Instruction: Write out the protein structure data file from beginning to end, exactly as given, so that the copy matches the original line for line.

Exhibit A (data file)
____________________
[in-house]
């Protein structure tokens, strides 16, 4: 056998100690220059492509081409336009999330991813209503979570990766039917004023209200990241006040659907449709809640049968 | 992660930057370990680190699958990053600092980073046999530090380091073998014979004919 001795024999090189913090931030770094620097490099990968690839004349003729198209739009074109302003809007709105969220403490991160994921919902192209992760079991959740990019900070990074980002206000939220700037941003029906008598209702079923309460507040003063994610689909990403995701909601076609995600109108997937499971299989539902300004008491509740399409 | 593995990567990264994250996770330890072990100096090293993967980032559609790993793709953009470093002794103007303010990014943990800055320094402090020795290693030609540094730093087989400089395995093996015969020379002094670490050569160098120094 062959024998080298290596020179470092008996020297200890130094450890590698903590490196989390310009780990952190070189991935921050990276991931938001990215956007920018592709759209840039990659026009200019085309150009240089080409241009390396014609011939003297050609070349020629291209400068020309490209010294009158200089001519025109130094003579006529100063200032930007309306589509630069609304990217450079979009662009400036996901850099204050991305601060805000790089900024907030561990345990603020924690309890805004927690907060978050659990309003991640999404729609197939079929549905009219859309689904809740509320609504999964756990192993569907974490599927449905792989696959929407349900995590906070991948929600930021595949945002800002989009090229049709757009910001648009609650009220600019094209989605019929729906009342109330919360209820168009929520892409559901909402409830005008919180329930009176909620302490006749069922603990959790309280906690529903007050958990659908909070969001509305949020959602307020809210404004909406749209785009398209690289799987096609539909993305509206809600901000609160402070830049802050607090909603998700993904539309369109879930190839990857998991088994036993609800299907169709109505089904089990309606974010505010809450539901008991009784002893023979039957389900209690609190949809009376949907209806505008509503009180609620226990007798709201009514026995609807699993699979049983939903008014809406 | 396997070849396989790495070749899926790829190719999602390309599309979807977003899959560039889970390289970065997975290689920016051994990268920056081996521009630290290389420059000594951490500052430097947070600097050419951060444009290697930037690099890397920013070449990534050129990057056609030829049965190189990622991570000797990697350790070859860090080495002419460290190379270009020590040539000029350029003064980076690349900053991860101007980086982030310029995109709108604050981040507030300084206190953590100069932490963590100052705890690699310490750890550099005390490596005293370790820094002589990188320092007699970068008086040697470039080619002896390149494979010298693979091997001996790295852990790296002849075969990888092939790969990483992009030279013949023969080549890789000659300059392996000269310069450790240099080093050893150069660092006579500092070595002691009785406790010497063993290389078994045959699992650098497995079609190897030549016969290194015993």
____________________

[in-house]
């Protein structure tokens, strides 16, 4: 056998100690220059492509081409336009999330991813209503979570990766039917004023209200990241006040659907449709809640049968 | 992660930057370990680190699958990053600092980073046999530090380091073998014979004919 001795024999090189913090931030770094620097490099990968690839004349003729198209739009074109302003809007709105969220403490991160994921919902192209992760079991959740990019900070990074980002206000939220700037941003029906008598209702079923309460507040003063994610689909990403995701909601076609995600109108997937499971299989539902300004008491509740399409 | 593995990567990264994250996770330890072990100096090293993967980032559609790993793709953009470093002794103007303010990014943990800055320094402090020795290693030609540094730093087989400089395995093996015969020379002094670490050569160098120094 062959024998080298290596020179470092008996020297200890130094450890590698903590490196989390310009780990952190070189991935921050990276991931938001990215956007920018592709759209840039990659026009200019085309150009240089080409241009390396014609011939003297050609070349020629291209400068020309490209010294009158200089001519025109130094003579006529100063200032930007309306589509630069609304990217450079979009662009400036996901850099204050991305601060805000790089900024907030561990345990603020924690309890805004927690907060978050659990309003991640999404729609197939079929549905009219859309689904809740509320609504999964756990192993569907974490599927449905792989696959929407349900995590906070991948929600930021595949945002800002989009090229049709757009910001648009609650009220600019094209989605019929729906009342109330919360209820168009929520892409559901909402409830005008919180329930009176909620302490006749069922603990959790309280906690529903007050958990659908909070969001509305949020959602307020809210404004909406749209785009398209690289799987096609539909993305509206809600901000609160402070830049802050607090909603998700993904539309369109879930190839990857998991088994036993609800299907169709109505089904089990309606974010505010809450539901008991009784002893023979039957389900209690609190949809009376949907209806505008509503009180609620226990007798709201009514026995609807699993699979049983939903008014809406 | 396997070849396989790495070749899926790829190719999602390309599309979807977003899959560039889970390289970065997975290689920016051994990268920056081996521009630290290389420059000594951490500052430097947070600097050419951060444009290697930037690099890397920013070449990534050129990057056609030829049965190189990622991570000797990697350790070859860090080495002419460290190379270009020590040539000029350029003064980076690349900053991860101007980086982030310029995109709108604050981040507030300084206190953590100069932490963590100052705890690699310490750890550099005390490596005293370790820094002589990188320092007699970068008086040697470039080619002896390149494979010298693979091997001996790295852990790296002849075969990888092939790969990483992009030279013949023969080549890789000659300059392996000269310069450790240099080093050893150069660092006579500092070595002691009785406790010497063993290389078994045959699992650098497995079609190897030549016969290194015993």